“There is however great temptation to do too much. The difficulty of getting tolerable accommodation save at certain places, often induces one to go too far, and spite of the feats which the Swiss air enables every one to do, Lott and I overdid ourselves a few days ago, in spite of my previously made resolution to avoid any excess of exertion. However we shall be more resolute in future.”
Of three excesses in walking which I recall (the last being subsequent to the date of the above-named letter, notwithstanding the resolution expressed in it) two were caused by misleading statements contained in Murray’s Guide. This led us to arrange for stopping at places which, when we saw them, we instantly decided to avoid at the cost of two or three hours’ more walking along rough roads and in partial darkness: previous experience having proved that nights made sleepless by fleas were the alternatives.
These details I set down as introductory to the statement that within a few days of my return to London, there began signs of enfeebled action of the heart. There was no mental cause. As said in a letter to my father, while in Switzerland “I cultivated stupidity assiduously and successfully;” and after my return it was some weeks before I got seriously to work.
Two distinguished physiologists have at different times assured me that the heart cannot be overtaxed; but, authoritative though their opinions are, I have found acceptance of them difficult. Among reasons for scepticism are these:—First, the improbability that there are no foundations for the many assertions that extreme exertion, as in rowing matches, sometimes leaves behind a long prostration. Second, there is the unquestionable fact that during states of debility the heart is easily overtaxed: the implication being that if, during an abnormal state, its limit of power may be exceeded, it may be exceeded during a normal state. Third, the truth that other organs have limits to their powers which cannot be over-passed without damage—damage sometimes ending in atrophy—seems scarcely likely to fail in the case of one organ alone. Fourth, such an exception does not seem reconcilable with the hypothesis of evolution; for how, by either natural selection or by direct adaptation, can any organ have acquired a never-used surplus of strength?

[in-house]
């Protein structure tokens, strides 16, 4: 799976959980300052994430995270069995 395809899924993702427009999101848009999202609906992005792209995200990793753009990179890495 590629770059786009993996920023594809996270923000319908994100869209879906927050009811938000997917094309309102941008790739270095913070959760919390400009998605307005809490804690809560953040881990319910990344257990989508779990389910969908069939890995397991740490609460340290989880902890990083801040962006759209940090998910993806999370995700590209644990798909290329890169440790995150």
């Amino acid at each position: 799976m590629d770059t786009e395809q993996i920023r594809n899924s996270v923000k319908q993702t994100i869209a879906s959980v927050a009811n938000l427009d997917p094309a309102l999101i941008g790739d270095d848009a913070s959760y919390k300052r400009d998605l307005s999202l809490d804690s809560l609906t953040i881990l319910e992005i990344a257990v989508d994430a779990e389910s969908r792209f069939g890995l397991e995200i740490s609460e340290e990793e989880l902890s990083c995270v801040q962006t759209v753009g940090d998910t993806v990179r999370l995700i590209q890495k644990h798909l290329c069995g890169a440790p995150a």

Be the interpretation what it may, however, here is a fact, that immediately after my return from Switzerland, there commenced cardiac disturbances which never afterwards entirely ceased; and which doubtless prepared the way for the more serious derangements of health subsequently established.
The record of my doings at this period will be incomplete if I do not mention a visit paid into Suffolk.
One of the places at which my uncle had, in 1852 I think, discharged for a time the duties of the absent clergyman, was Halesworth; and among those who were drawn from neighbouring places by the accounts of his preaching, was Mrs. Trevanion, one of the daughters of Sir Francis Burdett of political celebrity. A friendship with my uncle resulted, which was renewed during Mrs. Trevanion’s sojourns in London. I suppose it was on one of my Sunday evening visits to him at Notting Hill that I first met her; though I cannot recall the occasion.